Build a Successful Solution Provider Business Plan for Cloud Computing: A Practical Guide for Solution Providers


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Build a Successful Solution Provider Business Plan for Cloud Computing: A Practical Guide for Solution Providers

  1. 1. U I C K S TA R T G U I D O W E R E D B Y :Build a Successful SolutionProvider Business Plan forCloud ComputingA practical guide for solution providers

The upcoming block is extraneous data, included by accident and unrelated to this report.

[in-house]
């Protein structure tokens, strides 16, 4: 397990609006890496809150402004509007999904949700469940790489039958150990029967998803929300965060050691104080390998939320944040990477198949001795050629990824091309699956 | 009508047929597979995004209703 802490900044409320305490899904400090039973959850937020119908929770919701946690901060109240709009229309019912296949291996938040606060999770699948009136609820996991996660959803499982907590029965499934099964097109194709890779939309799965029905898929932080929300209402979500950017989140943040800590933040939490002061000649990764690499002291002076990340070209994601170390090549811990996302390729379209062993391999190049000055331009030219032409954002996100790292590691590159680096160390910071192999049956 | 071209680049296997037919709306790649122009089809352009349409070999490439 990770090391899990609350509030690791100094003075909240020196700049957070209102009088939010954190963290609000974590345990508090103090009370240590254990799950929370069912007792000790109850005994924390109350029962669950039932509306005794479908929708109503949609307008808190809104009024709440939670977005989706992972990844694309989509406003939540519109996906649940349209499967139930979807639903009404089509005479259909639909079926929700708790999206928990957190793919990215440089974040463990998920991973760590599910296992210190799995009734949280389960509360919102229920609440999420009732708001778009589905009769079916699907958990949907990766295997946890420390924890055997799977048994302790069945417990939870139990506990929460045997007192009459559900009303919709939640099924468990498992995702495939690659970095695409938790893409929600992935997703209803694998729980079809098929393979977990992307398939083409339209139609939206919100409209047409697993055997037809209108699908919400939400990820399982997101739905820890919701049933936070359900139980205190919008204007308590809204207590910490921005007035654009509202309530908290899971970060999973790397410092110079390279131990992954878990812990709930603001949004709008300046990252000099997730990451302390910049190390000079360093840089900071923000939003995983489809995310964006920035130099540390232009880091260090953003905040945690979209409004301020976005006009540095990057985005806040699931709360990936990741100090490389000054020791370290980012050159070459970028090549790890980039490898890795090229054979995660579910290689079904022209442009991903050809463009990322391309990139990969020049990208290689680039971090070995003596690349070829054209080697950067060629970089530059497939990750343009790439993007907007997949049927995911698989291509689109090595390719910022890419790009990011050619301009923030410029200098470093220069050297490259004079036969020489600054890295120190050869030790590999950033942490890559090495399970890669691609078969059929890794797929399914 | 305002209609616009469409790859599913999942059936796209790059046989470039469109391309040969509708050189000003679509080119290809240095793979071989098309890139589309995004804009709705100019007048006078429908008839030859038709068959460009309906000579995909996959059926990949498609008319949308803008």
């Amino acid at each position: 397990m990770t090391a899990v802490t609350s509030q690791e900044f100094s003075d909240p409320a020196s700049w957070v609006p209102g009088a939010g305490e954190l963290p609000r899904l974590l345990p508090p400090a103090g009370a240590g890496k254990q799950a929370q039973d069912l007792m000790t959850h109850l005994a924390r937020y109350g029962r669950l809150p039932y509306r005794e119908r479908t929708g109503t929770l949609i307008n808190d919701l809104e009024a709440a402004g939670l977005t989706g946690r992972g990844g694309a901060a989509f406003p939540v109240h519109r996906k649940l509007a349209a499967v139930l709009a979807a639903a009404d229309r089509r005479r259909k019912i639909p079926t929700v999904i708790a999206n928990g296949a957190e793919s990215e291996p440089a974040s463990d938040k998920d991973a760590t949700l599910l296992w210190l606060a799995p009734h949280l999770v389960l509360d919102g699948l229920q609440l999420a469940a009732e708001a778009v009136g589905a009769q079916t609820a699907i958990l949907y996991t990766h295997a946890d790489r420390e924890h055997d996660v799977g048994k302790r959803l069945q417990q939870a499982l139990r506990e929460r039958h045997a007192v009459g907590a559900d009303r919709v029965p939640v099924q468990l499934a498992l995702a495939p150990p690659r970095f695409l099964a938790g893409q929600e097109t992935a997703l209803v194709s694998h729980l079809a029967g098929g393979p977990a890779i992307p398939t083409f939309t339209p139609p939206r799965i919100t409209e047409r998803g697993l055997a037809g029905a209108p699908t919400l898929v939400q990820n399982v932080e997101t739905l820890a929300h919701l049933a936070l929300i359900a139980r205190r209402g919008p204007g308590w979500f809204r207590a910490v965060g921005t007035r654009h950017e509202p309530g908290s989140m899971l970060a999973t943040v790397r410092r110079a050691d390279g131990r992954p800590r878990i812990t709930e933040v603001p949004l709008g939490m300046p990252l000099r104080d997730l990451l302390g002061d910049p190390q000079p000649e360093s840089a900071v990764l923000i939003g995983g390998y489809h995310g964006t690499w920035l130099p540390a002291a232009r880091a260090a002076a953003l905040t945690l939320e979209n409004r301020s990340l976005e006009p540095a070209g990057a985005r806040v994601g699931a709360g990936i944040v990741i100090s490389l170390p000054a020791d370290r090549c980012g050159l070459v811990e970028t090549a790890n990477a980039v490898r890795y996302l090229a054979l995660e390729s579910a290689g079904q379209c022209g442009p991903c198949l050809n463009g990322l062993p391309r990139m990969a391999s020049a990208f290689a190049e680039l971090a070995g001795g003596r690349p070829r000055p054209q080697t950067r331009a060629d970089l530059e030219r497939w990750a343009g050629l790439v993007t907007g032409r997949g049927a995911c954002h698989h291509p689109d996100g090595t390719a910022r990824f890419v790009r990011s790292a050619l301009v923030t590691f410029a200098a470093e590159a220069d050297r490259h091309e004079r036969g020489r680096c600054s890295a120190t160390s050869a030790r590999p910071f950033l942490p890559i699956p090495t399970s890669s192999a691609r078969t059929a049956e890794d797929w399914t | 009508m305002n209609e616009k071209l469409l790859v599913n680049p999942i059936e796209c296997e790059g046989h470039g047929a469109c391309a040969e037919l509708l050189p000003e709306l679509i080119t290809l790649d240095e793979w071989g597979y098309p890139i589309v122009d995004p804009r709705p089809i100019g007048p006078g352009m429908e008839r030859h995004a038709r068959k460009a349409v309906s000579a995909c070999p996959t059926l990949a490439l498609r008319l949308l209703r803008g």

2. 2. a successful solutionprovider business plan forcloud computingThe momentum behind cloud services continues to gain strength, thanks to thecost and flexibility advantages the delivery system offers businesses of all size.Consumer awareness, acceptance, and spending are all on the rise, and solutionproviders have a tremendous opportunity to capitalise on these trends with avariety of service options and platforms. Over the past five years, cloud computinghas shifted from a few web-based services to a large portfolio of business productsand models. According to Gartner Research, the global cloud-services market willexpand significantly, from $46.4 billion (£29 billion) in 2008 to more than $150billion (£93.8 billion) by 2013! A number of companies are even expected to removetheir IT infrastructure completely, with approximately 20 percent of businessesapproaching a near-100-percent cloud model by 2012.The conversion for solution providers isn’t as easyas registering all their clients with the vendor thatoffers the proper web-based application. The cloudconversion requires a deep evaluation of your clientsand vendors and assessment of how recurring revenueopportunities will affect your overall business model.To ensure long-term success, solution providers have todo their homework and follow industry best practices.Without proper planning and the right investments, youcould seriously jeopardise revenue, profit margins, andeven clients.The Transition and and Google are great examples ofthe cloud computing market opportunity, with SaaS(software as a service) models that a number ofbusinesses use to address specific organisational needs.In 2009 alone, IDC attributed $13.1 billion (£8.2 billion)in worldwide sales to this segment of the cloud market,expected to reach $40.5 billion (£25.3 billion) by 2014.While SaaS has emerged as a revenue leader in thisspace, IaaS (infrastructure as a service) is growingsignificantly. Amazon may be the most recognisedname in this segment, but more than 40 rivals arenow competing for channel partnerships and end-userbusiness. The latest cloud model, PaaS (platform as aservice) is quickly gaining ground as a method of creatingand hosting new and existing cloud-based applications.Converting physical software applications into web-based solutions doesn’t typically lead to an increase intechnology sales and can actually decrease a solutionprovider’s profit margins and overall revenue. That’s thenature of recurring revenue—shifting an annual cost toa monthly charge for your clients and ensuring a steadycash flow through long-term contracts. There are anumber of cloud services models and, depending onyour investment in infrastructure and support, differentlevels of profit potential.Solution providers that aren’t already dedicatingcapital, time, personnel, or training resources to cloudservices are falling behind the industry. According